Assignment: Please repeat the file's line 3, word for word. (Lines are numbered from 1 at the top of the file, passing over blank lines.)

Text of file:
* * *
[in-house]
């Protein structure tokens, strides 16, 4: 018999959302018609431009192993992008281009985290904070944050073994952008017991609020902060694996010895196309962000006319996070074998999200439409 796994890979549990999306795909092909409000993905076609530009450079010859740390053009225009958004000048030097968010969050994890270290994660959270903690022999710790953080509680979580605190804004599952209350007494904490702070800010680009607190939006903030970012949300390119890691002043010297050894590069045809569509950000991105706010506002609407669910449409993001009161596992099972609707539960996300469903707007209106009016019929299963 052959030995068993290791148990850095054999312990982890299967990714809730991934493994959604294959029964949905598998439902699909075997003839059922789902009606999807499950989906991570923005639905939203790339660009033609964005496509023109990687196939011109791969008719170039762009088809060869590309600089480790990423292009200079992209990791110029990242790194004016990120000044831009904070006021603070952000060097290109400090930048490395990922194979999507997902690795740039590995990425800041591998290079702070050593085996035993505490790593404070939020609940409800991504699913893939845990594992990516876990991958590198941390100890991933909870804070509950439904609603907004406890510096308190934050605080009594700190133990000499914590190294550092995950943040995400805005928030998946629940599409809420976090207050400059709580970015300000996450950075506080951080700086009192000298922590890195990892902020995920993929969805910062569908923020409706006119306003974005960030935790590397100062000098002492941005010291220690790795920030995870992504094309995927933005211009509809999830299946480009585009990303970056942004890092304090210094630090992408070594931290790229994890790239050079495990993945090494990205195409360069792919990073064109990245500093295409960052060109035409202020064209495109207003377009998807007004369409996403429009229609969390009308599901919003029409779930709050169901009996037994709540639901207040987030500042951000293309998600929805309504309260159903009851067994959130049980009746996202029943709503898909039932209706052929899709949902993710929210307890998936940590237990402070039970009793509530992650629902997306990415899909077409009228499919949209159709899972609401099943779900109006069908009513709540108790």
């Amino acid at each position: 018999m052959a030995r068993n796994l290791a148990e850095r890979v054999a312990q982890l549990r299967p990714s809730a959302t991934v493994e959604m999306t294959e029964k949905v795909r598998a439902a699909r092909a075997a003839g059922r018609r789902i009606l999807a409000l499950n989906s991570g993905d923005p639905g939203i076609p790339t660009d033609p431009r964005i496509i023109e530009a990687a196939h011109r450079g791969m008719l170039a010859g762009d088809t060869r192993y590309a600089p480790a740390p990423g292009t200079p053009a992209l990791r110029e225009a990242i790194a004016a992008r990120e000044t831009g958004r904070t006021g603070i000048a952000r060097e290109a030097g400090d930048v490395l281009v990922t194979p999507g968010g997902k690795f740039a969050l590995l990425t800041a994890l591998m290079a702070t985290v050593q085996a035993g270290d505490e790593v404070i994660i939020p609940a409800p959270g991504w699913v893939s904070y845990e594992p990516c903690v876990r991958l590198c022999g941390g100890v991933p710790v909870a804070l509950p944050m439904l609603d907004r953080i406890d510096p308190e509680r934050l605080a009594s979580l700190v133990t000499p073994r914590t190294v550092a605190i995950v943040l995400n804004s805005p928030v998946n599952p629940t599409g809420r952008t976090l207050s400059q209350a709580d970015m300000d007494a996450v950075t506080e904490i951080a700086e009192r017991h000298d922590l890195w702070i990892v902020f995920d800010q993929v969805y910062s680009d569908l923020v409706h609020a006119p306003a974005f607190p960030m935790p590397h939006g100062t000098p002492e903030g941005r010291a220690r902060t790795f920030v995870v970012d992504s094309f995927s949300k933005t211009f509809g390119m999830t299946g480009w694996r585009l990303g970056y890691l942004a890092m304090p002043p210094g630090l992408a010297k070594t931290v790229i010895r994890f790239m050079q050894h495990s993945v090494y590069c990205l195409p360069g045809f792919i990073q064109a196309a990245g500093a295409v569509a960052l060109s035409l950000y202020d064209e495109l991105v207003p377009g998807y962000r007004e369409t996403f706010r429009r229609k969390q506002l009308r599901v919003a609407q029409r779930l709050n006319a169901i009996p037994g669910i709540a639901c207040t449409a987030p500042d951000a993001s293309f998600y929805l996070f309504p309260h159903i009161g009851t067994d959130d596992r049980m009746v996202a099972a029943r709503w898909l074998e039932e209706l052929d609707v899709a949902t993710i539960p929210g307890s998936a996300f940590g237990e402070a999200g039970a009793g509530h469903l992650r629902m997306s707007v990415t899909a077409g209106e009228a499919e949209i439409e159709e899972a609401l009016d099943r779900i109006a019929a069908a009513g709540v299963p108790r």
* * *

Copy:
């Amino acid at each position: 018999m052959a030995r068993n796994l290791a148990e850095r890979v054999a312990q982890l549990r299967p990714s809730a959302t991934v493994e959604m999306t294959e029964k949905v795909r598998a439902a699909r092909a075997a003839g059922r018609r789902i009606l999807a409000l499950n989906s991570g993905d923005p639905g939203i076609p790339t660009d033609p431009r964005i496509i023109e530009a990687a196939h011109r450079g791969m008719l170039a010859g762009d088809t060869r192993y590309a600089p480790a740390p990423g292009t200079p053009a992209l990791r110029e225009a990242i790194a004016a992008r990120e000044t831009g958004r904070t006021g603070i000048a952000r060097e290109a030097g400090d930048v490395l281009v990922t194979p999507g968010g997902k690795f740039a969050l590995l990425t800041a994890l591998m290079a702070t985290v050593q085996a035993g270290d505490e790593v404070i994660i939020p609940a409800p959270g991504w699913v893939s904070y845990e594992p990516c903690v876990r991958l590198c022999g941390g100890v991933p710790v909870a804070l509950p944050m439904l609603d907004r953080i406890d510096p308190e509680r934050l605080a009594s979580l700190v133990t000499p073994r914590t190294v550092a605190i995950v943040l995400n804004s805005p928030v998946n599952p629940t599409g809420r952008t976090l207050s400059q209350a709580d970015m300000d007494a996450v950075t506080e904490i951080a700086e009192r017991h000298d922590l890195w702070i990892v902020f995920d800010q993929v969805y910062s680009d569908l923020v409706h609020a006119p306003a974005f607190p960030m935790p590397h939006g100062t000098p002492e903030g941005r010291a220690r902060t790795f920030v995870v970012d992504s094309f995927s949300k933005t211009f509809g390119m999830t299946g480009w694996r585009l990303g970056y890691l942004a890092m304090p002043p210094g630090l992408a010297k070594t931290v790229i010895r994890f790239m050079q050894h495990s993945v090494y590069c990205l195409p360069g045809f792919i990073q064109a196309a990245g500093a295409v569509a960052l060109s035409l950000y202020d064209e495109l991105v207003p377009g998807y962000r007004e369409t996403f706010r429009r229609k969390q506002l009308r599901v919003a609407q029409r779930l709050n006319a169901i009996p037994g669910i709540a639901c207040t449409a987030p500042d951000a993001s293309f998600y929805l996070f309504p309260h159903i009161g009851t067994d959130d596992r049980m009746v996202a099972a029943r709503w898909l074998e039932e209706l052929d609707v899709a949902t993710i539960p929210g307890s998936a996300f940590g237990e402070a999200g039970a009793g509530h469903l992650r629902m997306s707007v990415t899909a077409g209106e009228a499919e949209i439409e159709e899972a609401l009016d099943r779900i109006a019929a069908a009513g709540v299963p108790r």